He holds his MA and PhD from State University of New York at Albany in international relations and government, and a BA in political science from the American University of Beirut.

    • 09 Dec 2015
    • The University Club, 803 State Street, Madison, WI
    Foreign policy issues are already heating up a year before the next election.  The highly partisan debate has reveal sharp differences over such issues as the Iran nuclear agreement and opposing radical Islamic forces between and within the parties and the public.  It is far from certain how these debates will play out in the Congressional action, candidate debates, primary votes and the general election.  Dina Smeltz , Senior Fellow for Public Opinion of the Chicago Council on Global Affairs (CCGA), is uniquely qualified to analyze the underlying dynamics of the forces at work in reaching decisions.  The CCGA’s annual  Chicago Council Survey, which she directs, systematically develops information on the opinions of both the general public and foreign policy “elites” on compelling issues such a Iran nuclear containment, Cuba, the use of force or diplomacy, etc.  The survey poses the same questions to a nationwide segmented sample of 2,100 individuals and, second, a specialized samples of the “elite” groups that closely follow foreign issues and directly input on high level debate or implementation.  Armed with this information, Smeltz is commenting in various forums and in the media on the underlying forces at play in the great political tests ahead.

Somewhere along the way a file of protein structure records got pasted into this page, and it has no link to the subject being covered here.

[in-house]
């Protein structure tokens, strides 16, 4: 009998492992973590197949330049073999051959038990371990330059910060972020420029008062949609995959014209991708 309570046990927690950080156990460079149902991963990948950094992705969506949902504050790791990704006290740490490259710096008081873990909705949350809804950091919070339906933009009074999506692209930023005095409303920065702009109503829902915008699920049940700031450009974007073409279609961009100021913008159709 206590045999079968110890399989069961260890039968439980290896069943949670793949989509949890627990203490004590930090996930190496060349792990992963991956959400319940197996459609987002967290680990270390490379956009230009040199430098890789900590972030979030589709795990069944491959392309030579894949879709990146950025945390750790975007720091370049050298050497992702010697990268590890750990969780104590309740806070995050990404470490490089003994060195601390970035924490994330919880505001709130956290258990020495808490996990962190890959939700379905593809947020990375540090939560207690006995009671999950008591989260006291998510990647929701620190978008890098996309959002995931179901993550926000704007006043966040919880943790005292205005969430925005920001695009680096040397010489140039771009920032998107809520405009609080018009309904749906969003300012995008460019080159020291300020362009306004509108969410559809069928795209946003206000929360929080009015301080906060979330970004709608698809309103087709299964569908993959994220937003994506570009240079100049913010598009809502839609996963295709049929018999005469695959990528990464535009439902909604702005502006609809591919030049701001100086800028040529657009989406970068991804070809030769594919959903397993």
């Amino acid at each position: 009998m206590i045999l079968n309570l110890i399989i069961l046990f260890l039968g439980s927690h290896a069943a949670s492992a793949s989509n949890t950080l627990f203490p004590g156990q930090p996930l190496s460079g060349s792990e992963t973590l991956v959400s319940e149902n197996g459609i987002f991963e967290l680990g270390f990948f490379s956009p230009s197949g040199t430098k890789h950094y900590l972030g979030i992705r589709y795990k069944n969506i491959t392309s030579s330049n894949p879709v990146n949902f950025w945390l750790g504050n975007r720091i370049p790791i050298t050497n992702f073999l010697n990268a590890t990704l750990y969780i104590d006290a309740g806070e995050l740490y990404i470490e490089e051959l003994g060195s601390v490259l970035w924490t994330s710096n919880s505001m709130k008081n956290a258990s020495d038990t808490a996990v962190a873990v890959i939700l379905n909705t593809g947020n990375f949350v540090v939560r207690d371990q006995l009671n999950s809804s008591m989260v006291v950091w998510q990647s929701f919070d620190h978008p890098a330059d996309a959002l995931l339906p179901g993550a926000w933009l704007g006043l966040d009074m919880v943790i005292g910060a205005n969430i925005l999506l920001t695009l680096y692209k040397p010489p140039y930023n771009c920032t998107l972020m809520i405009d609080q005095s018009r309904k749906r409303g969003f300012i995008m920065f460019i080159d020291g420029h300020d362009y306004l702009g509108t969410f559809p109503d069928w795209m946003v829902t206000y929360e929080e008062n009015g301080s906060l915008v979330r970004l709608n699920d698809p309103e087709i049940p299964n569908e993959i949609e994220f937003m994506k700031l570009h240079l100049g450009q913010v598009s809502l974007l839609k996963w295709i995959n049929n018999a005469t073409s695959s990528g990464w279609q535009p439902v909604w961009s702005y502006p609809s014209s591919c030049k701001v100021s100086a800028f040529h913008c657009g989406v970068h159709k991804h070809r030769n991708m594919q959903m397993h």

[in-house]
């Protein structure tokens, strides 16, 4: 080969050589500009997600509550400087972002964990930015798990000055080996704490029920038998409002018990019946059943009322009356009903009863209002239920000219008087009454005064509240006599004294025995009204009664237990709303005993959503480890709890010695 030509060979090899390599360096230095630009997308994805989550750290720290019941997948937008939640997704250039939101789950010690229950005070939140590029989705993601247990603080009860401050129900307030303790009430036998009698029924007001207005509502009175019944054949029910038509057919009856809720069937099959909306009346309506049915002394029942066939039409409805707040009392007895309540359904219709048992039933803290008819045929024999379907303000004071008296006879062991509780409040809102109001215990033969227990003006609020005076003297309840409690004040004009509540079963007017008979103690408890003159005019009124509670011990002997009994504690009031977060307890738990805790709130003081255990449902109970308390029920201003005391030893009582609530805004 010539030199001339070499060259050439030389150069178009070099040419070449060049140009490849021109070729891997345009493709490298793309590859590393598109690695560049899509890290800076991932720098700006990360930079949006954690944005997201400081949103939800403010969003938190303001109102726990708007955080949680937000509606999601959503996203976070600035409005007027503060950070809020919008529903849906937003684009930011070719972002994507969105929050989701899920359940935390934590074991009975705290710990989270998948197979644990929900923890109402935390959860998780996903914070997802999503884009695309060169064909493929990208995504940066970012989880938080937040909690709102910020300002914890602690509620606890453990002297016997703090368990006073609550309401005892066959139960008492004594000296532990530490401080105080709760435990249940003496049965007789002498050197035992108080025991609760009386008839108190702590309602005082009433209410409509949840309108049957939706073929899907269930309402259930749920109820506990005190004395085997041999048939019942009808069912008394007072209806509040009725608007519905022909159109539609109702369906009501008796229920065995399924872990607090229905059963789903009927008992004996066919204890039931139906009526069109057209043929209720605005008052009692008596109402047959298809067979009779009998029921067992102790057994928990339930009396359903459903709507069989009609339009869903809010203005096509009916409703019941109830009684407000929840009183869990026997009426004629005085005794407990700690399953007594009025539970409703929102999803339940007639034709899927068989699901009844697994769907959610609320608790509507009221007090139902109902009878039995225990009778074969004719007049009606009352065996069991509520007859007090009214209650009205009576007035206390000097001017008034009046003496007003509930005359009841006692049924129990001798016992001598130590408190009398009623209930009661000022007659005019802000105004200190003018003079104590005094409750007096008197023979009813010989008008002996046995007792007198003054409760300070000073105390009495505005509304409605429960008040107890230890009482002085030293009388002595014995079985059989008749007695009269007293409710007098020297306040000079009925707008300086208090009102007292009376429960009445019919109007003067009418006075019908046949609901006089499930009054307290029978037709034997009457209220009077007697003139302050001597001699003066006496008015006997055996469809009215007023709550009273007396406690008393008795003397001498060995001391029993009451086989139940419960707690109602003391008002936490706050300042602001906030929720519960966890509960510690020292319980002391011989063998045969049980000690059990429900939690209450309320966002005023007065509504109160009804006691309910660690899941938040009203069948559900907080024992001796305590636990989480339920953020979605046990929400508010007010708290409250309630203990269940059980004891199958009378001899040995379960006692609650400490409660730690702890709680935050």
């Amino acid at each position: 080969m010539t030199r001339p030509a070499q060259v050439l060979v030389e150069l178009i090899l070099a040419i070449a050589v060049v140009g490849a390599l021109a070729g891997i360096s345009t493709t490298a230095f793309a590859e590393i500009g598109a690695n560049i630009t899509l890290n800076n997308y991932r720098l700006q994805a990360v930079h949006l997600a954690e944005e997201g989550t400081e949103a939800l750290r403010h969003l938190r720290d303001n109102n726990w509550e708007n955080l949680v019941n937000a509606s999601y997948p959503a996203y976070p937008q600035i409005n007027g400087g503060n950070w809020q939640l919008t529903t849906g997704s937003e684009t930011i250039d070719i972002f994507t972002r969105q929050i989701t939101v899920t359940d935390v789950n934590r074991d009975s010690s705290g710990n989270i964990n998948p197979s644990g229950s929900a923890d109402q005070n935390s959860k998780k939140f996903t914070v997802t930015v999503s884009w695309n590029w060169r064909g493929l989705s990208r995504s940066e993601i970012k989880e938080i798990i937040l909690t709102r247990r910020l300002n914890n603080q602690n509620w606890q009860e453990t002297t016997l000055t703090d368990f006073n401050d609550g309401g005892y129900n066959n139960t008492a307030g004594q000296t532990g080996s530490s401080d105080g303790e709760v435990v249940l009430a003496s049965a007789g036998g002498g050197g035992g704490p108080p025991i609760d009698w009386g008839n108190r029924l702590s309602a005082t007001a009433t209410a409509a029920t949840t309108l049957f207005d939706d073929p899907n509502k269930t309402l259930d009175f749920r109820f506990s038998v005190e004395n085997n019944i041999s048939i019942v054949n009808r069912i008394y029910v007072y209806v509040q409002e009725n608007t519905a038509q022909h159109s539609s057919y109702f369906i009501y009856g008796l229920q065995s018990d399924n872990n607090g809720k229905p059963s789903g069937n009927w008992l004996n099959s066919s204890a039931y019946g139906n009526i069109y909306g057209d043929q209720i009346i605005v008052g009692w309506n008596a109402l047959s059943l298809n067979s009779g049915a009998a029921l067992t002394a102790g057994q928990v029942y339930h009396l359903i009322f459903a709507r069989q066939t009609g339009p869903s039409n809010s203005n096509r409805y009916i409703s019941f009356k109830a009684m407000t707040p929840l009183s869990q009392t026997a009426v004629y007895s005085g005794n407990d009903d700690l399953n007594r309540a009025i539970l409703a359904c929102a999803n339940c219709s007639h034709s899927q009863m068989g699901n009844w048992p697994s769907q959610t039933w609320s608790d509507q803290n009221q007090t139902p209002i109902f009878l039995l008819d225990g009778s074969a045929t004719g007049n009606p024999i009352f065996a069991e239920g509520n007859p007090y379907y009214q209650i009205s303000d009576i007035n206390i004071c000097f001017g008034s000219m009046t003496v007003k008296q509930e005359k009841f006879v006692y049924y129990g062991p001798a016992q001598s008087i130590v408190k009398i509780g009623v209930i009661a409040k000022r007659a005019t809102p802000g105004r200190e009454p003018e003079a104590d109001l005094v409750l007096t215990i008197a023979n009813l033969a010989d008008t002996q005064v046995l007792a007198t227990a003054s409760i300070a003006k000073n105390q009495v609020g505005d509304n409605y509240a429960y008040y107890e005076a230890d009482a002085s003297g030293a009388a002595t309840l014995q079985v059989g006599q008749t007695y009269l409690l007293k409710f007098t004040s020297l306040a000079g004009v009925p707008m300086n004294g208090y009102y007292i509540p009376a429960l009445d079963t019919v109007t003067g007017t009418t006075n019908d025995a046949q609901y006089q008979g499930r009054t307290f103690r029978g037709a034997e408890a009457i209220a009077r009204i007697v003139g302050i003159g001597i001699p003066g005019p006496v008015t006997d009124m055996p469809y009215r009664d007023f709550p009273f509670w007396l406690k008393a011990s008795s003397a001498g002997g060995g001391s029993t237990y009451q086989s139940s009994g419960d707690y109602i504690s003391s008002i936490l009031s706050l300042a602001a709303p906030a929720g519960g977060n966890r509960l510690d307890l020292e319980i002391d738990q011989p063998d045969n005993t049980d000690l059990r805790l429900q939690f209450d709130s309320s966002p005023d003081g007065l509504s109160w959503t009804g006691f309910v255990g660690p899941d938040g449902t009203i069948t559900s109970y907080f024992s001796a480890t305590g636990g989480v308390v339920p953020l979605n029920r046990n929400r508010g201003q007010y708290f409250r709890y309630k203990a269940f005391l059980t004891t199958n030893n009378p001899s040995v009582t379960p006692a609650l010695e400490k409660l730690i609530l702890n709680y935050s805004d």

Dina Smeltz joined The Chicago Council on Global Affairs in February 2012 as Senior Fellow leading their foreign policy public opinion program.   She has over 20 years experience in directing international social, political and foreign policy surveys for the highest level U.S. foreign policy “customers.”  At the Council she leads a staff of five experts and polling consultant firms and writes extended reports and policy briefs on their findings.  

    At the State Department Bureau of Intelligence and Research, she was director of research in the Middle East and South Asia division (2001-2007) and director of the European division (1992-2001).  Smeltz conducted over a hundred surveys in these regions and briefed senior government officials on key research findings. Her experience includes mass public and elite surveys, as well as qualitative research. Her writing includes reports on the post-1989 political transitions in Central and Eastern Europe, and European attitudes toward a wide range foreign policy issues including globalization, European integration, immigration, NATO, and European security. She has unique experience dealing with post-conflict situations (informally referred to as a “combat pollster”) in Bosnia, Kosovo, Cyprus, Israel-Palestinian Territories, and in Iraq (2003-2005).  For a number of years she also consulted for NGOs on women’s development in Afghanistan, civil society in Egypt, and evaluating voter education efforts in Iraq.  Smeltz has an MA from the University of Michigan and a BS from Pennsylvania State University.